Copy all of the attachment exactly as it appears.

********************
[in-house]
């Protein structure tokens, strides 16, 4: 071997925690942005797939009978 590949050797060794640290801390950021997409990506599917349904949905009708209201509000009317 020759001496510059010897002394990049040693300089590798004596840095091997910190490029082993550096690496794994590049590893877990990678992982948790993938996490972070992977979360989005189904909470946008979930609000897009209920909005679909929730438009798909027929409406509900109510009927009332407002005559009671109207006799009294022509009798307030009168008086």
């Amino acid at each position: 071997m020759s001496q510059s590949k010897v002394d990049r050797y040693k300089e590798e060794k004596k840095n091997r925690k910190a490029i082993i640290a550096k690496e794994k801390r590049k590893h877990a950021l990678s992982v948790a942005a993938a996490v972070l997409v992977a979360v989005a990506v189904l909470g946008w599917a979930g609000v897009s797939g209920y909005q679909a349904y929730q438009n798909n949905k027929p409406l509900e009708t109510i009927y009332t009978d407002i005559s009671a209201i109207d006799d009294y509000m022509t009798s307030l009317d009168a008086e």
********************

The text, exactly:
[in-house]
């Protein structure tokens, strides 16, 4: 071997925690942005797939009978 590949050797060794640290801390950021997409990506599917349904949905009708209201509000009317 020759001496510059010897002394990049040693300089590798004596840095091997910190490029082993550096690496794994590049590893877990990678992982948790993938996490972070992977979360989005189904909470946008979930609000897009209920909005679909929730438009798909027929409406509900109510009927009332407002005559009671109207006799009294022509009798307030009168008086």
């Amino acid at each position: 071997m020759s001496q510059s590949k010897v002394d990049r050797y040693k300089e590798e060794k004596k840095n091997r925690k910190a490029i082993i640290a550096k690496e794994k801390r590049k590893h877990a950021l990678s992982v948790a942005a993938a996490v972070l997409v992977a979360v989005a990506v189904l909470g946008w599917a979930g609000v897009s797939g209920y909005q679909a349904y929730q438009n798909n949905k027929p409406l509900e009708t109510i009927y009332t009978d407002i005559s009671a209201i109207d006799d009294y509000m022509t009798s307030l009317d009168a008086e």